One noteworthy example of action is the Sea Cargo Charter, an initiative involving some of the world’s largest energy, agriculture, mining, and commodity trading companies together with a handful of shipowners/operators.
The Sea Cargo Charter will set a new benchmark for responsible shipping, transparent climate reporting, and improved decision making in line with the United Nations decarbonization targets (learn more about the Sea Cargo Initiative here).
While such initiatives are welcome and to be applauded, there is still a long way to go. Many industries have made huge leaps on the production side; and are now, with the technology available, better positioned than ever to consider the extent of indirect emissions and be ready to deliver on all aspects of the supply chain.
Visibility is foundational to any supply chain analysis
At the very foundation of this change is improving supply chain transparency and achieving end-to-end visibility. Without the ability to measure indirect emissions it is difficult to pin-point supply chain waste and take the necessary action. And the ability to measure starts with visibility.
Consider any industry - be it metals, power generation, cement, food production to name a few – then consider the number of business units and stakeholders involved (internally and externally) to ensure the end-product reaches the consumer. To better predict and manage the uncertainty that lives throughout this supply chain, these industries needs to start moving away from manual processes, silo-based sources of information, and segregated workflows.
The future needs to become data-driven, centered around one version of the truth, and facilitate collaboration among stakeholders internally and externally. Without building those foundations first, most individual companies will have a steeper climb when building resilient, decarbonized, and cost-effective supply chains while hoping to remain competitive.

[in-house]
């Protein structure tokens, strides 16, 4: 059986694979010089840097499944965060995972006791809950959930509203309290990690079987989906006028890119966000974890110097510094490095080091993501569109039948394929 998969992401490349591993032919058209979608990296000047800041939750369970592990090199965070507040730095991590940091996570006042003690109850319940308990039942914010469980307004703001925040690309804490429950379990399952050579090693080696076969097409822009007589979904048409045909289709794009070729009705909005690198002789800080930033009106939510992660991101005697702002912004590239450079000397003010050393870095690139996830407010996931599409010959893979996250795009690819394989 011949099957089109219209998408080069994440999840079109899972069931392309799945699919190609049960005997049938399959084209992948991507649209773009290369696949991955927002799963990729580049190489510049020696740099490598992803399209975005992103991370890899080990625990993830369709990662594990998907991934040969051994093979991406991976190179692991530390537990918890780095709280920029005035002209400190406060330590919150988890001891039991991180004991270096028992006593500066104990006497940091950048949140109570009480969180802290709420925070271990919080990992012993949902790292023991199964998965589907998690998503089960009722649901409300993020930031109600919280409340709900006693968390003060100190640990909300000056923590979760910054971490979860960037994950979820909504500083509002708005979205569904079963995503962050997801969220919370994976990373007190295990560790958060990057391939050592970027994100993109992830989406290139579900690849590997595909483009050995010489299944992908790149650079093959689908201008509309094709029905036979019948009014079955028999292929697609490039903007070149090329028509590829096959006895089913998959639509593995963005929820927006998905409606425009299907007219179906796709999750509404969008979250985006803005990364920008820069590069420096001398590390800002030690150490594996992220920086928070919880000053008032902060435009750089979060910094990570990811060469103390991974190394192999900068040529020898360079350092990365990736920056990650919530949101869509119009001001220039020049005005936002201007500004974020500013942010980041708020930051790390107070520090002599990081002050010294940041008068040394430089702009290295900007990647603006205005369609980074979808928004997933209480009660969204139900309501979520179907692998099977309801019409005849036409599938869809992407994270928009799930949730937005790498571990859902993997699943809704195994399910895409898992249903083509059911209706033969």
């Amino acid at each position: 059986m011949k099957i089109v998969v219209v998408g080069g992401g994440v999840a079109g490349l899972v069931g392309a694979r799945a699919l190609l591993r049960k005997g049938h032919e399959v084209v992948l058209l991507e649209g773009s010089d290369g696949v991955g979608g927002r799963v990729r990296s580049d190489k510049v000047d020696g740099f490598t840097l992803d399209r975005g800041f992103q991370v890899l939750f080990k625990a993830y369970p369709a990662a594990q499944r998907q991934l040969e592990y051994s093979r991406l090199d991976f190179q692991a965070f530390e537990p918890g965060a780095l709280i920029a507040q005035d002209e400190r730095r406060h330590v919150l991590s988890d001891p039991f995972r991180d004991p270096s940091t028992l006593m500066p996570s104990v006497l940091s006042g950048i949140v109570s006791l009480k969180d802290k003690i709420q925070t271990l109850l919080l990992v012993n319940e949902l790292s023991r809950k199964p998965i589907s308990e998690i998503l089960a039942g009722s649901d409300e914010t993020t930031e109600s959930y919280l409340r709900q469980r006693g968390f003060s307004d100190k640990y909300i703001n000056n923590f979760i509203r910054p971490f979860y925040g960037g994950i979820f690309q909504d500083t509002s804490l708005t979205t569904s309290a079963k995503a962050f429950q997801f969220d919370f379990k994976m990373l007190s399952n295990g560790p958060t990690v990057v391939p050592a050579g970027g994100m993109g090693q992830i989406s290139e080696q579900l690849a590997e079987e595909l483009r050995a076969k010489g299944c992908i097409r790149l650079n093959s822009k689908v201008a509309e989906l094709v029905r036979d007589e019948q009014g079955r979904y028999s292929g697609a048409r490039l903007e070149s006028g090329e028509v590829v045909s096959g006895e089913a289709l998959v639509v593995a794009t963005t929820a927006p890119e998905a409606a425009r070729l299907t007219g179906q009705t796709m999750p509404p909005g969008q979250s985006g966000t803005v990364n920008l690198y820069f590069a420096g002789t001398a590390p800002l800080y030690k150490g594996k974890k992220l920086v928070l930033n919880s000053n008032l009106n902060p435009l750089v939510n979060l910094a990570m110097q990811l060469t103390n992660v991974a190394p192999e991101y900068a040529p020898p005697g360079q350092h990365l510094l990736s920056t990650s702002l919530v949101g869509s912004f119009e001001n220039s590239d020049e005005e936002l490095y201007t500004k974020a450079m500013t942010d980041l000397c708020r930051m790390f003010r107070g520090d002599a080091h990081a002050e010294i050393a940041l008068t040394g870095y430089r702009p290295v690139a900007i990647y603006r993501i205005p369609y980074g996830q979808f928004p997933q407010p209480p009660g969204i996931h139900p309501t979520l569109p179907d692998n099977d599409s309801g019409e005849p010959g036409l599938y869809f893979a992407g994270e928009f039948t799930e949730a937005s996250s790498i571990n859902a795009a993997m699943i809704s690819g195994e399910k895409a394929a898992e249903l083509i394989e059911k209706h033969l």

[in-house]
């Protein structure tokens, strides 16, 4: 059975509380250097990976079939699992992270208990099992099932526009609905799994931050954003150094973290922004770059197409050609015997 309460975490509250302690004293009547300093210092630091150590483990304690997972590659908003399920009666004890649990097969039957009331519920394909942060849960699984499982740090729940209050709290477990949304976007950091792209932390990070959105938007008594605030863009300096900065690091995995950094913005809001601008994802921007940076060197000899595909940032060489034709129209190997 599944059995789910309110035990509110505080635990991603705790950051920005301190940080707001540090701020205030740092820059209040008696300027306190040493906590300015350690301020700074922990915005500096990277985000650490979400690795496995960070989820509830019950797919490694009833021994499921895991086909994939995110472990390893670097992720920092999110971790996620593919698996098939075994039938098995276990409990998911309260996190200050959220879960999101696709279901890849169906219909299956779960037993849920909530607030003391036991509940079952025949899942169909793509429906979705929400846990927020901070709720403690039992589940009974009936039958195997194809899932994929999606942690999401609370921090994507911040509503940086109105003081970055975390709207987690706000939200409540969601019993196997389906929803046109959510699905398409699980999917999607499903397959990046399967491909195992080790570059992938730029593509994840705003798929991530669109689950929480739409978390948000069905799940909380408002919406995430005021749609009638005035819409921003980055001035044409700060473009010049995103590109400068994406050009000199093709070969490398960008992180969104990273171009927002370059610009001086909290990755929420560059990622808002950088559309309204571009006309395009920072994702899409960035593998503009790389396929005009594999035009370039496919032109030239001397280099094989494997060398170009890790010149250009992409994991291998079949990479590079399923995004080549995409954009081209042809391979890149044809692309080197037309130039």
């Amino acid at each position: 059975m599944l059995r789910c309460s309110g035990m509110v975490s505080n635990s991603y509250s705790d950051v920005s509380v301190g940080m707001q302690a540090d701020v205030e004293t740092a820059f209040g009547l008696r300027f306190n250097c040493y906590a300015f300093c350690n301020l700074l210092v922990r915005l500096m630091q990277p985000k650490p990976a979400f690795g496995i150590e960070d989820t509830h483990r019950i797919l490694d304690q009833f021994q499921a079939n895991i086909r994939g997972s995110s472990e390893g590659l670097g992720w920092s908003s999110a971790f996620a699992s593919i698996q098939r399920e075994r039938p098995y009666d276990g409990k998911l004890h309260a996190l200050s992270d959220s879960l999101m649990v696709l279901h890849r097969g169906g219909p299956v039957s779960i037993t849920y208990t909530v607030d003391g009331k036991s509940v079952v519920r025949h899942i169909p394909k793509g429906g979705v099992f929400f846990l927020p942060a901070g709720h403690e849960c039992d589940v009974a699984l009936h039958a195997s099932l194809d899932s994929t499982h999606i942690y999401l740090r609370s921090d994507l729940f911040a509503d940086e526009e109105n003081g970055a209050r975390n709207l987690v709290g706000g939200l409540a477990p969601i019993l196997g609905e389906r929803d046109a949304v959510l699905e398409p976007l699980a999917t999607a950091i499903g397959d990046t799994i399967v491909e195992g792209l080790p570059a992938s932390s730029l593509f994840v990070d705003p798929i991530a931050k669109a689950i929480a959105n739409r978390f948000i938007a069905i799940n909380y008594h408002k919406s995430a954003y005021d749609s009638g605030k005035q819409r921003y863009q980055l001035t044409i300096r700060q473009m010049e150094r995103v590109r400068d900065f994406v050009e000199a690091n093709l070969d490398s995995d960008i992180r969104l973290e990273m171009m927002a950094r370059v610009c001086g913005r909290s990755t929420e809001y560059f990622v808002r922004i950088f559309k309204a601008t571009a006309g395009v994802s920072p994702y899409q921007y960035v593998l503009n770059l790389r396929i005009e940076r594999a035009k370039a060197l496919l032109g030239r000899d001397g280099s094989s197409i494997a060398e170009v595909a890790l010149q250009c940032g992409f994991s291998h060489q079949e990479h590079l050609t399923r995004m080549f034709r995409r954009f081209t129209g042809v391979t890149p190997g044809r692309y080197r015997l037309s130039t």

The perfect world of the supply chain will never exist. There will always be some degree of uncertainty and risk due to circumstances beyond human control, as the events of 2020 have demonstrated.
But, to react and move towards proactive change for the better, improving visibility is the starting point.
A global opportunity for industry
Technology can form the foundations by enabling tracking, optimization, and facilitating the reduction of indirect emissions associated with the supply chain. The challenge facing many industries today is the lack of standards.
The intentions of moving towards carbon neutral or even carbon positive supply chains are no doubt widespread. Fortunately, the world does not have to wait for regulators to agree and force industries to move forward. With visibility throughout the supply chain, it can be done today. Most companies just need the right tools to do it
“Many industry leaders have great potential and a significant opportunity to become leaders.”
Calculation of EEOI (Energy Efficiency Operational Indicator) is a proven way of calculating Scope 3 emissions. However, a big challenge for stakeholders is to agree on is what should be used as the factors to accurately measure the consumption of carbon fuels to get to the end number.
To get there, most industries have the components at their disposal to calculate those figures. The question of what to track and what to calculate is up for debate, but with the level of information available today such as satellite data, sensor information, vessel information, and voyage specifics just to name a few; the pieces are there.
Consumer drive these industries is large and a force to be reckoned with, the power of that voice means that many industry leaders have great potential and a significant opportunity to become leaders.
The reduction of carbon emissions is continuously recognized as this generation’s biggest challenge. But through increasing visibility throughout their value chain by leveraging the power of modern tools and applications, industrial companies should see this an opportunity to get ahead and fast-track their own contributions.
To improve and reduce the carbon footprint of indirect emissions industries should start by first measuring and benchmarking emissions and use this data as a tool when planning and looking for optimization potential.
Such intel can then be turned into value in the decision-making process when nominating vendors, and considering not just where to source materials from; but what vessel types and under what speed should be used? What lot-sizes are optimal? Which shipowners should be used?
Although there are many initiatives aimed at zero emissions shipping, there is still a way to go. Until then, acceptance needs to be given to the fact that supply chains do (and will continue to) have emissions. But now is the time to explore how it can optimize, reduce, and identify the opportunities for continuous improvements until the common goal of carbon neutral is achieved.